The network targeted the US, but that wasn’t its primary focus. Accounts posted about Democratic presidential candidates Joe Biden and Pete Buttigieg and as well as President Donald Trump, both in support and opposition.
The fake accounts were also used to “like and comment on other people’s posts, particularly about naval activity in the South China Sea, including US Navy ships.”
Naval activity was also the focus of the network targeting people in Southeast Asia, along with posts supporting Philippine President Rodrigo Duterte.
Overall, the network affected about 194,000 people and spent $60 on ads using Chinese yuan. Six Instagram accounts, nine groups, and 115 Facebook accounts were removed.
The second network removed by Facebook originated in and targeted the Philippines. It consisted of 31 pages, 57 Facebook accounts, and 20 Instagram accounts.
Facebook investigated the propaganda network after being alerted to it by Rappler, an independent news organization in the country that Duterte has targeted. The propaganda network supported the Philippine president and posted about a variety of political topics, accelerating its activity between 2019 and 2020.
“Although the people behind this activity attempted to conceal their identities, our investigation found links to Philippine military and Philippine police,” the Facebook announcement said.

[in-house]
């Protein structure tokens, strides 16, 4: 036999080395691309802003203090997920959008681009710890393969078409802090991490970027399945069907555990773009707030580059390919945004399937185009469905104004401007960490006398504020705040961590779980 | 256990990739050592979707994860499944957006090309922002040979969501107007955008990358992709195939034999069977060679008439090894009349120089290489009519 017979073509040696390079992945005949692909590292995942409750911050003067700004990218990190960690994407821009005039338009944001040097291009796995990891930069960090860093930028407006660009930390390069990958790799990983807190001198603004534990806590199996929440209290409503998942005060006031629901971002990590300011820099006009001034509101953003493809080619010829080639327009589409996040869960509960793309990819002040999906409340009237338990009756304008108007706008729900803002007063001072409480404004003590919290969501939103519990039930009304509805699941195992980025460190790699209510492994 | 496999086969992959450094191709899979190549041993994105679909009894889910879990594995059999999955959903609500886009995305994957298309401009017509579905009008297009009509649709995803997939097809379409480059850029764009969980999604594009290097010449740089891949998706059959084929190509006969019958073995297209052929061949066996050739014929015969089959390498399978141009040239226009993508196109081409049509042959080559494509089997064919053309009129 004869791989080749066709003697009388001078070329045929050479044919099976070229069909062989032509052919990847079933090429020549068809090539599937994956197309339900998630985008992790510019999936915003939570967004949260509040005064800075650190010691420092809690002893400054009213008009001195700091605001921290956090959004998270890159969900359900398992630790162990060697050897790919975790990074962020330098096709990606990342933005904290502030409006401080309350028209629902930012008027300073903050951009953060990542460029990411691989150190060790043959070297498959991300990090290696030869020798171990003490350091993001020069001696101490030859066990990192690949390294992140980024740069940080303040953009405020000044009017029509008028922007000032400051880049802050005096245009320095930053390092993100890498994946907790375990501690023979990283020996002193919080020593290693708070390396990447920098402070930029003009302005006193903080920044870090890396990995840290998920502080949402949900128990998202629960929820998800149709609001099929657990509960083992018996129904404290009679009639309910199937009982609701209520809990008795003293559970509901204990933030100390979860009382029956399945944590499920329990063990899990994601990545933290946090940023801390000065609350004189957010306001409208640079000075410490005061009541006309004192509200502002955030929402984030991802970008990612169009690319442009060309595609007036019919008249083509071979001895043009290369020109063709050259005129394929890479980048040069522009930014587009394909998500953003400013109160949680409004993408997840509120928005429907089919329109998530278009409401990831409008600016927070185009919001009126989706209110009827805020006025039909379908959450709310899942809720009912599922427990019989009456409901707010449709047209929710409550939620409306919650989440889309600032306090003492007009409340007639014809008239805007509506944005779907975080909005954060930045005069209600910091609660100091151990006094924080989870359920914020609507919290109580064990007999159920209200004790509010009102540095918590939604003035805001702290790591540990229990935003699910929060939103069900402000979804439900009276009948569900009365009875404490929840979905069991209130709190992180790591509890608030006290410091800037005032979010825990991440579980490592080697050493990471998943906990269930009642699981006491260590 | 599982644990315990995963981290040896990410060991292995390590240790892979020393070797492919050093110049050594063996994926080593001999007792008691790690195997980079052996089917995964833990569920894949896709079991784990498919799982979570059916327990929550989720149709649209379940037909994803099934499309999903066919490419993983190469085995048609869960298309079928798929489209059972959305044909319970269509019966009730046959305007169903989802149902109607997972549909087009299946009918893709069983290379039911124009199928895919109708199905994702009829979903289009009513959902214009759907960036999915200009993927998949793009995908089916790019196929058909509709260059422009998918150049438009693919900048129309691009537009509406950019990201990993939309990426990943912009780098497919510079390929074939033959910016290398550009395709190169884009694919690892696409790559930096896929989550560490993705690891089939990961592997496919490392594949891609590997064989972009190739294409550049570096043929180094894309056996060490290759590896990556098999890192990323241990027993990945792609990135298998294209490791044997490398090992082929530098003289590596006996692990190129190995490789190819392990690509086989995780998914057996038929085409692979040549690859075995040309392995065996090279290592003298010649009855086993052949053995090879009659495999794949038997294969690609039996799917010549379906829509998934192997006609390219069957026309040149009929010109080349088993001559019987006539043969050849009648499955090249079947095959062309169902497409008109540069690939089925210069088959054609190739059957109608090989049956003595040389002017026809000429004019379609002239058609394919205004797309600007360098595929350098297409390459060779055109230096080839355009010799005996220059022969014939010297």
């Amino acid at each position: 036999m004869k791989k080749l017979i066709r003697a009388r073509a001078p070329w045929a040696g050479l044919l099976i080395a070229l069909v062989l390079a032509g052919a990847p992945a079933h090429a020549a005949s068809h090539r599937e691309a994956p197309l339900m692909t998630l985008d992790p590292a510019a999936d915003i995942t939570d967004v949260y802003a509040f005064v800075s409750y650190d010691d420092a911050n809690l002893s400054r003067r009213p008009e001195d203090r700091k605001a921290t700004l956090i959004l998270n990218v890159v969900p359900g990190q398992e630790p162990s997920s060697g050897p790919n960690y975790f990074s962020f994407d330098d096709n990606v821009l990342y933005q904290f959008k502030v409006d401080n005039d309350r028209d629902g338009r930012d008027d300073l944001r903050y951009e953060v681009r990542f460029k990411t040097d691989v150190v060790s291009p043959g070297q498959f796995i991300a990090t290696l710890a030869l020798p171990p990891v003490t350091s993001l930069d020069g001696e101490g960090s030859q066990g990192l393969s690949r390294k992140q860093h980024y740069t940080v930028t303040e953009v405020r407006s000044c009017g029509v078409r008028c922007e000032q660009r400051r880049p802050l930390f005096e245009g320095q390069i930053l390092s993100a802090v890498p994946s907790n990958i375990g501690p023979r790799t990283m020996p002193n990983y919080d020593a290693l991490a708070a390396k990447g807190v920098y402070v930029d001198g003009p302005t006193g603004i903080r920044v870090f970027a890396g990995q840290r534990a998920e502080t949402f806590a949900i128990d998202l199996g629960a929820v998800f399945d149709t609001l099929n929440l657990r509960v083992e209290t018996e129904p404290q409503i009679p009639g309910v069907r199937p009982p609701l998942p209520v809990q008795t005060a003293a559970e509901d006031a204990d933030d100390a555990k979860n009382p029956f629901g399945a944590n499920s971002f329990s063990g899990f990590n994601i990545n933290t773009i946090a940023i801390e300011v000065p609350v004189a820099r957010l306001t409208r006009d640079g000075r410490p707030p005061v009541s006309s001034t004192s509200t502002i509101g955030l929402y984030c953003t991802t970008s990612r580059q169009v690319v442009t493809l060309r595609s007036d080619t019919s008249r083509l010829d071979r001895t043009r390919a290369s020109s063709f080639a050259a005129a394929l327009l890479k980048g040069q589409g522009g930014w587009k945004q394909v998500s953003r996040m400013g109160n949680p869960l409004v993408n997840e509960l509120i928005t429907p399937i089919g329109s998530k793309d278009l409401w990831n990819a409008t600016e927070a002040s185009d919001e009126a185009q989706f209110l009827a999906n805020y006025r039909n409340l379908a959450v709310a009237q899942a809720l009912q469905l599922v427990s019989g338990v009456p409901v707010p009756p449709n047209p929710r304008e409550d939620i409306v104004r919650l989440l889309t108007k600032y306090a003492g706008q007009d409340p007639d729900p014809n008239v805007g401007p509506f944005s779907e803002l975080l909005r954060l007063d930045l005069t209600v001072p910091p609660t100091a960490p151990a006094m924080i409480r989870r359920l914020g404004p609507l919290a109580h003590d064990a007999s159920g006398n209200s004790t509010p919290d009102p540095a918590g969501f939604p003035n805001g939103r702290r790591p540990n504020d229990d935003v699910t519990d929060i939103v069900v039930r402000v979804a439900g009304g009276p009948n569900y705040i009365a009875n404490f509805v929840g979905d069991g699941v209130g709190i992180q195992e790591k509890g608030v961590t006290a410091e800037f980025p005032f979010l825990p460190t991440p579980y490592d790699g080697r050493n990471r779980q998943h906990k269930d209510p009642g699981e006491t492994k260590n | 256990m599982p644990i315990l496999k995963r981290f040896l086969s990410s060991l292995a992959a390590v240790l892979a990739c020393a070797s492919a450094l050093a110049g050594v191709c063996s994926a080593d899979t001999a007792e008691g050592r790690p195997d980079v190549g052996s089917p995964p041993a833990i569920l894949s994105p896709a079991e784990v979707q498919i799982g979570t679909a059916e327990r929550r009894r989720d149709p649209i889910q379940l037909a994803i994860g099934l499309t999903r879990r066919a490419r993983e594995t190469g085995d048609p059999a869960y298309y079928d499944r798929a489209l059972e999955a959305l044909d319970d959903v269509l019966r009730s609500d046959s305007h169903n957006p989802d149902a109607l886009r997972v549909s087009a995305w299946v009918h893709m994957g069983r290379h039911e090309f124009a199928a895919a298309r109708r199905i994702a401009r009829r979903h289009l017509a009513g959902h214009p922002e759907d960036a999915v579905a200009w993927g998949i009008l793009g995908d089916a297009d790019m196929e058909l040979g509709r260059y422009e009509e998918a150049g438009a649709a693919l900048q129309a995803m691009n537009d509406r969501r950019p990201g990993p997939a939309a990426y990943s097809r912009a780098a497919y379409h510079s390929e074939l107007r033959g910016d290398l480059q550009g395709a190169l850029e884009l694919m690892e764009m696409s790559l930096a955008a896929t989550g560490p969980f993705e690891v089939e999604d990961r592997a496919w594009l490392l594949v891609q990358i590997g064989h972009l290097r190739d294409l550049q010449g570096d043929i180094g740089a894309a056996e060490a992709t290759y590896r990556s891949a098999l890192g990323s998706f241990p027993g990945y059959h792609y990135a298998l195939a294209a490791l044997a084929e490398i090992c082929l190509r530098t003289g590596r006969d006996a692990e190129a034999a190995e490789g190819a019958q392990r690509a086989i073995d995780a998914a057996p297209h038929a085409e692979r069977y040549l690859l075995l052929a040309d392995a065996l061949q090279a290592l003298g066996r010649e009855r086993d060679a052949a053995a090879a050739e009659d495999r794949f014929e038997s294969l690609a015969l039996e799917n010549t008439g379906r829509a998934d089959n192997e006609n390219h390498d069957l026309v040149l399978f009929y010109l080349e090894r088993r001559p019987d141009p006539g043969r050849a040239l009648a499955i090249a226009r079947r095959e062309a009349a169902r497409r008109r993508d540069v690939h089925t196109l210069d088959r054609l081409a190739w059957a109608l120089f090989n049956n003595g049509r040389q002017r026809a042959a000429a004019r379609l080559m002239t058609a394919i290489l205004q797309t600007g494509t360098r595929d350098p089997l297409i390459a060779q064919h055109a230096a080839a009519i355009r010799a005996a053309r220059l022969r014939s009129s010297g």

Those entities spent $1,100 on advertising on the platform.
India and the Philippines held the 4th meeting of the Joint Commission on Bilateral Cooperation virtually on November 6. The meeting was co-chaired by Indian External Affairs Minister S. Jaishankar and Secretary of the Philippines Department of Foreign Affairs Theodore Locsin. According to an Indian readout of the meeting, “they agreed to further strengthen defence engagement and maritime cooperation between the two countries, especially in military training and education, capacity building, regular good-will visits, and procurement of defence equipment.”
The readout also mentions cooperation around combating the COVID-19 pandemic, counterterrorism, trade and investment, agriculture, capacity development, educational exchanges, visas and other issues.
“On regional and international issues, both sides agreed to coordinate closely at multilateral fora. EAM and Secretary Locsin reaffirmed their commitment to a multifaceted partnership in line with India’s Indo-Pacific Oceans Initiative (IPOI) and the ASEAN’s Outlook on Indo-Pacific to achieve shared security, prosperity and growth for all in the region,” the readout also notes.
While the Indian readout suggests that both sides apparently covered the entire gamut of issues facing both countries — which, cynics would suggest, imply that the meeting lacked substance — it was marked by a significant absence: cooperation to combat natural disasters and associated humanitarian assistance and disaster relief (HA/DR) efforts found no explicit mention.
To be sure, the 10-nation Association for Southeast Asian Nations (ASEAN) and India formally remains committed to jointly fighting climate change. India’s Indo-Pacific Oceans Initiative flagged off by Prime Minister Narendra Modi at the East Asia Summit last November also includes disaster prevention and management as an area of focus. But India and the Philippines would both be better off with greater bilateral cooperation in these areas as well.